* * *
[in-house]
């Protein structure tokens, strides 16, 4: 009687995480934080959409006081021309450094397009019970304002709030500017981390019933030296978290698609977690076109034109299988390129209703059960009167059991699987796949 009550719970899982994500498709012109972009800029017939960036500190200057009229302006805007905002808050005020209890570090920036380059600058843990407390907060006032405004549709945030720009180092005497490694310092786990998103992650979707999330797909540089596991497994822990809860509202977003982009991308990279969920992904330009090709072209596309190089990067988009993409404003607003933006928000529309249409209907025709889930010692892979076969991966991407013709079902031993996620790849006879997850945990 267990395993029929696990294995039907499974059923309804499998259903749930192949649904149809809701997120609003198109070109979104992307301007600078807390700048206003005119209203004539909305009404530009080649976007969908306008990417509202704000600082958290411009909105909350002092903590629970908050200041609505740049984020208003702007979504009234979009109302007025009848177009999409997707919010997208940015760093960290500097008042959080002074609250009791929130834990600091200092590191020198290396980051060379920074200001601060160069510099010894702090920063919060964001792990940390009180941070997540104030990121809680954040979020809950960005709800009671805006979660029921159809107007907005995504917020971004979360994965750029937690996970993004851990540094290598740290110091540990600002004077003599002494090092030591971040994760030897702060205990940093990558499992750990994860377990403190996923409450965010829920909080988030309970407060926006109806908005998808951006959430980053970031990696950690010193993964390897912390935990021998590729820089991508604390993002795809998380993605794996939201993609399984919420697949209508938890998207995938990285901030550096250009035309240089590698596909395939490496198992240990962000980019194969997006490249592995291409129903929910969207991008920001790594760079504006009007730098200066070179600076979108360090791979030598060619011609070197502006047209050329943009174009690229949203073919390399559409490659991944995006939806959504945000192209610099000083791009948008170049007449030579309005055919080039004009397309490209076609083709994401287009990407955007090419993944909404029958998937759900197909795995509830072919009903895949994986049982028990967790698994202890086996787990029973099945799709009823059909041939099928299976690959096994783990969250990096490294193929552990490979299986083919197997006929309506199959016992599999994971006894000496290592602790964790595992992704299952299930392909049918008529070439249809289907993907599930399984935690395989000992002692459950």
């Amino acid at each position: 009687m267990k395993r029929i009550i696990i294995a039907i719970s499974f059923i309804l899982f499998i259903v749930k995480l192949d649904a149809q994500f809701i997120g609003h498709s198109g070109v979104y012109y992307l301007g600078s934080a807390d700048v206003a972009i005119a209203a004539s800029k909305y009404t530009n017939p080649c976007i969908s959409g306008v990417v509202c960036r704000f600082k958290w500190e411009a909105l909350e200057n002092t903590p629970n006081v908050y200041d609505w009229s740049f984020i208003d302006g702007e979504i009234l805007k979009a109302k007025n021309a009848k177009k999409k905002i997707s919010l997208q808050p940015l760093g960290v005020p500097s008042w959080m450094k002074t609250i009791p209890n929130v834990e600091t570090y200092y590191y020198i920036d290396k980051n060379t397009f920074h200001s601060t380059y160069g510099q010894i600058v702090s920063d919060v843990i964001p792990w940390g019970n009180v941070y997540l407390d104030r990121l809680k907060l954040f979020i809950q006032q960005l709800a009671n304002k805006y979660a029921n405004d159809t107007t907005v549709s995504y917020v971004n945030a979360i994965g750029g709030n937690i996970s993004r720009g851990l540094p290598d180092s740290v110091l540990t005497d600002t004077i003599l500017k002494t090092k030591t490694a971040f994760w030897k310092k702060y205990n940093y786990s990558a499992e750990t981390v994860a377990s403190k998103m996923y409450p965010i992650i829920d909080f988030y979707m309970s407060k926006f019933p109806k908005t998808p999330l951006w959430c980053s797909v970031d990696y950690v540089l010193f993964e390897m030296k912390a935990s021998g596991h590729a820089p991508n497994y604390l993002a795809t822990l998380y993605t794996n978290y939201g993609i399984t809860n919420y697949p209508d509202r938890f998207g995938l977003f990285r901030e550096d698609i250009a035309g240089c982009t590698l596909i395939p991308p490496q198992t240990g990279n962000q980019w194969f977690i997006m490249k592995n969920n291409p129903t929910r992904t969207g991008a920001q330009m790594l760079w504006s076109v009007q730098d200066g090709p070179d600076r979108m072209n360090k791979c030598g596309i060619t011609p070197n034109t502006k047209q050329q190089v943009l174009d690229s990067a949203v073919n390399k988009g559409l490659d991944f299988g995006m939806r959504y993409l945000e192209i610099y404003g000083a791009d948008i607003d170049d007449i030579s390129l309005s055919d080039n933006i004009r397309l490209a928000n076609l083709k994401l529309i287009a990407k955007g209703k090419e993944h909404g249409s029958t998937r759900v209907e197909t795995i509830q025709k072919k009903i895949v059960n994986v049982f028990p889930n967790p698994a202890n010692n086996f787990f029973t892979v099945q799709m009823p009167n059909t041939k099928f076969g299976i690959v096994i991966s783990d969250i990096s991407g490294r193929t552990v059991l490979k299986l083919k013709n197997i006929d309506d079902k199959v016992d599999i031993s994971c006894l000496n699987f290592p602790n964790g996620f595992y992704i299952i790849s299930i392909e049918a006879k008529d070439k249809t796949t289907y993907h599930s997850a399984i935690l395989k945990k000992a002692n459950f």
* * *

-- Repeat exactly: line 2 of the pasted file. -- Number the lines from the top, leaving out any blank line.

């Protein structure tokens, strides 16, 4: 009687995480934080959409006081021309450094397009019970304002709030500017981390019933030296978290698609977690076109034109299988390129209703059960009167059991699987796949 009550719970899982994500498709012109972009800029017939960036500190200057009229302006805007905002808050005020209890570090920036380059600058843990407390907060006032405004549709945030720009180092005497490694310092786990998103992650979707999330797909540089596991497994822990809860509202977003982009991308990279969920992904330009090709072209596309190089990067988009993409404003607003933006928000529309249409209907025709889930010692892979076969991966991407013709079902031993996620790849006879997850945990 267990395993029929696990294995039907499974059923309804499998259903749930192949649904149809809701997120609003198109070109979104992307301007600078807390700048206003005119209203004539909305009404530009080649976007969908306008990417509202704000600082958290411009909105909350002092903590629970908050200041609505740049984020208003702007979504009234979009109302007025009848177009999409997707919010997208940015760093960290500097008042959080002074609250009791929130834990600091200092590191020198290396980051060379920074200001601060160069510099010894702090920063919060964001792990940390009180941070997540104030990121809680954040979020809950960005709800009671805006979660029921159809107007907005995504917020971004979360994965750029937690996970993004851990540094290598740290110091540990600002004077003599002494090092030591971040994760030897702060205990940093990558499992750990994860377990403190996923409450965010829920909080988030309970407060926006109806908005998808951006959430980053970031990696950690010193993964390897912390935990021998590729820089991508604390993002795809998380993605794996939201993609399984919420697949209508938890998207995938990285901030550096250009035309240089590698596909395939490496198992240990962000980019194969997006490249592995291409129903929910969207991008920001790594760079504006009007730098200066070179600076979108360090791979030598060619011609070197502006047209050329943009174009690229949203073919390399559409490659991944995006939806959504945000192209610099000083791009948008170049007449030579309005055919080039004009397309490209076609083709994401287009990407955007090419993944909404029958998937759900197909795995509830072919009903895949994986049982028990967790698994202890086996787990029973099945799709009823059909041939099928299976690959096994783990969250990096490294193929552990490979299986083919197997006929309506199959016992599999994971006894000496290592602790964790595992992704299952299930392909049918008529070439249809289907993907599930399984935690395989000992002692459950």